Max Scheler’s Philosophy of the Person

Philosophers are notorious for discounting human emotion. The strong preference for rationality goes back to the ancient Greeks, particularly Plato and Aristotle. Rationalism has overwhelmed philosophical conversation ever since, it’s strongest expressions being positivism and Kantian morality. The problem with rationalism is that it falsely reduces all human experience to […]

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The Forgotten Brilliance of Henri Bergson

For several decades, French philosopher Henri Bergson (1856–1941) was probably the most famous philosopher in the world. He is now tragically largely forgotten because his work is incorrectly dismissed as mere speculation because it is not reducible to the methods of analytical philosophy. Bergson, similar to G.W.F. Hegel, thought of […]

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How About We Just Get Rid of Gender Labels?

My article from three years ago “The Problem with the Transgender Label” asked a question some people don’t want asked: does that label cause more problems than it solves? It remains one of my most-read articles with mostly positive responses. Unfortunately, the larger world is still fighting over the label […]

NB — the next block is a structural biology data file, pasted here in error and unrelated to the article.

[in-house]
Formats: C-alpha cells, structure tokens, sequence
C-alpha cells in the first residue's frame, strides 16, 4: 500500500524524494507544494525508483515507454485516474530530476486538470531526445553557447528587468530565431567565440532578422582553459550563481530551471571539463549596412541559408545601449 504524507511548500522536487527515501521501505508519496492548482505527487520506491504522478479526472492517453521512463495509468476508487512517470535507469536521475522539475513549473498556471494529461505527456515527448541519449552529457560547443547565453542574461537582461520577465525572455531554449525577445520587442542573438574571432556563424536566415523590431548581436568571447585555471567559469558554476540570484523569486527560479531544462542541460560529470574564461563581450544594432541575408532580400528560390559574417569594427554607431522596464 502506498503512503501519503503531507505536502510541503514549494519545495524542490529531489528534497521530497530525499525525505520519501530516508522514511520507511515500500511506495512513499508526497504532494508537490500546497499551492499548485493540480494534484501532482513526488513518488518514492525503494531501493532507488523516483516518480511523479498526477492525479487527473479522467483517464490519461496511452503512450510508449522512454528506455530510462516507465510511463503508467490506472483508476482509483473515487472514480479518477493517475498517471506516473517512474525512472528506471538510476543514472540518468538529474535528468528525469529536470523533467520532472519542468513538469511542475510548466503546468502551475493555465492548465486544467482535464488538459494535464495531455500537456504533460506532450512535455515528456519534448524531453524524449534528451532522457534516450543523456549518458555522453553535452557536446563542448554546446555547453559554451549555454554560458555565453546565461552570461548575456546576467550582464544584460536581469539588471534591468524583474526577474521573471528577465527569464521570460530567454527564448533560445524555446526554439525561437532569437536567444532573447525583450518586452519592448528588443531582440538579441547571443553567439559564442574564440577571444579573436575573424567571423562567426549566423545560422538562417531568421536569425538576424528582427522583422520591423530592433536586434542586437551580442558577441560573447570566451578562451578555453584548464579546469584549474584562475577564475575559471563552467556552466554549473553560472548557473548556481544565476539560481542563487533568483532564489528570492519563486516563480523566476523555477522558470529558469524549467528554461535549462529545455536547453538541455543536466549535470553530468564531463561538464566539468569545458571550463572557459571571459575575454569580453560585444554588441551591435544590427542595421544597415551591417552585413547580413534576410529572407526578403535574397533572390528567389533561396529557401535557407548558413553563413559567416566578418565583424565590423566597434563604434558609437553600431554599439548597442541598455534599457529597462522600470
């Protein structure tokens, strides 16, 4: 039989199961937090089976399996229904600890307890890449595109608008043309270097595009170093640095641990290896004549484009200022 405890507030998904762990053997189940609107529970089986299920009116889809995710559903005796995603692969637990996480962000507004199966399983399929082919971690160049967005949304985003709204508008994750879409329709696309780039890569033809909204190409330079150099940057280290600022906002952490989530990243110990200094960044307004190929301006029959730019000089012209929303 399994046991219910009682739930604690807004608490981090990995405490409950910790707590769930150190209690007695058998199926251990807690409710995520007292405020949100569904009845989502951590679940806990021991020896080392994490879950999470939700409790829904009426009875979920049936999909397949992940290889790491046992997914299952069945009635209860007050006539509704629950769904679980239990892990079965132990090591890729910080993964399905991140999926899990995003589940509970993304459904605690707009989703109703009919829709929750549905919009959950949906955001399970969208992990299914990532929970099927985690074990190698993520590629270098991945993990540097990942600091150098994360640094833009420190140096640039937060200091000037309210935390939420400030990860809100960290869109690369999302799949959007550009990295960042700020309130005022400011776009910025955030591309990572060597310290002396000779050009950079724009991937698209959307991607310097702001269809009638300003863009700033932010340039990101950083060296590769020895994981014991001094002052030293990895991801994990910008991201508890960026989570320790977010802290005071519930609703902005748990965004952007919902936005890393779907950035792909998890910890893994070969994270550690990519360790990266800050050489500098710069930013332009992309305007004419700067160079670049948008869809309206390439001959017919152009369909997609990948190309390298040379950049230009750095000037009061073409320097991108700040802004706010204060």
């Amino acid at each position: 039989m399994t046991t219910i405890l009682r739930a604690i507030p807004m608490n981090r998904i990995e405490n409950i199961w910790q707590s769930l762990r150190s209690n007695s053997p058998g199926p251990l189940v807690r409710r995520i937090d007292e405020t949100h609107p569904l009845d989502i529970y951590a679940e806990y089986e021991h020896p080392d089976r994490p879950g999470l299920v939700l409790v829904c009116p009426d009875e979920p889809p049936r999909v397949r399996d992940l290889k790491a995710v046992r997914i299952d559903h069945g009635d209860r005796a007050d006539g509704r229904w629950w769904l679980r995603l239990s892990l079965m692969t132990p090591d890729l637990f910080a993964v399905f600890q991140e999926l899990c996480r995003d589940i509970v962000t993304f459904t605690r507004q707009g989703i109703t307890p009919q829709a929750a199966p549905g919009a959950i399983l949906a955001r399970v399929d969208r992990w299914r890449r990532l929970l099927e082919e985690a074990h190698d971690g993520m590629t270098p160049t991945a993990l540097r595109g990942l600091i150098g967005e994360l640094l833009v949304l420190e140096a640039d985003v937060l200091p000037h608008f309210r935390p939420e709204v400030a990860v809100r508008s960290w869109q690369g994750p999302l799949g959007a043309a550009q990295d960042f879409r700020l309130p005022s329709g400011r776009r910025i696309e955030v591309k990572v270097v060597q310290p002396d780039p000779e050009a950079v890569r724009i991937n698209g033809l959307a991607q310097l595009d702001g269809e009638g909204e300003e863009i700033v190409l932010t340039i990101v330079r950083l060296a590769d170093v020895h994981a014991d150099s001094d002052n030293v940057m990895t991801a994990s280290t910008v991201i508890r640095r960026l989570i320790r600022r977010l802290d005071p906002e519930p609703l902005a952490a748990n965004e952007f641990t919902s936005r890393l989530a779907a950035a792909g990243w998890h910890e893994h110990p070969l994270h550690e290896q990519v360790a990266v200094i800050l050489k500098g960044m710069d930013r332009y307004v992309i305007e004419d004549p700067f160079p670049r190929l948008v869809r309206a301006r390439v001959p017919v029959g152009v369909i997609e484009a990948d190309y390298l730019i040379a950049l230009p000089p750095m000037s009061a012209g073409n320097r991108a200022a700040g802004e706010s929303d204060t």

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German Idealism – Opening the Door

German idealism was a philosophical movement in the early 1800s. It was a direct reaction to Immanuel Kant’s philosophical system. We call the movement “ German” because it was discussed by a circle of German philosophers and artists, and we call it “idealism” because the movement argued that everything must […]

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Kant’s Copernican Revolution

Moving the center of epistemology to the active mind Immanuel Kant (1724–1804, rhymes with “want”) is the single most influential philosopher in history, even though you have probably never heard of him. How we think of ourselves and how we think about how we perceive the world is from Kant’s philosophy. […]

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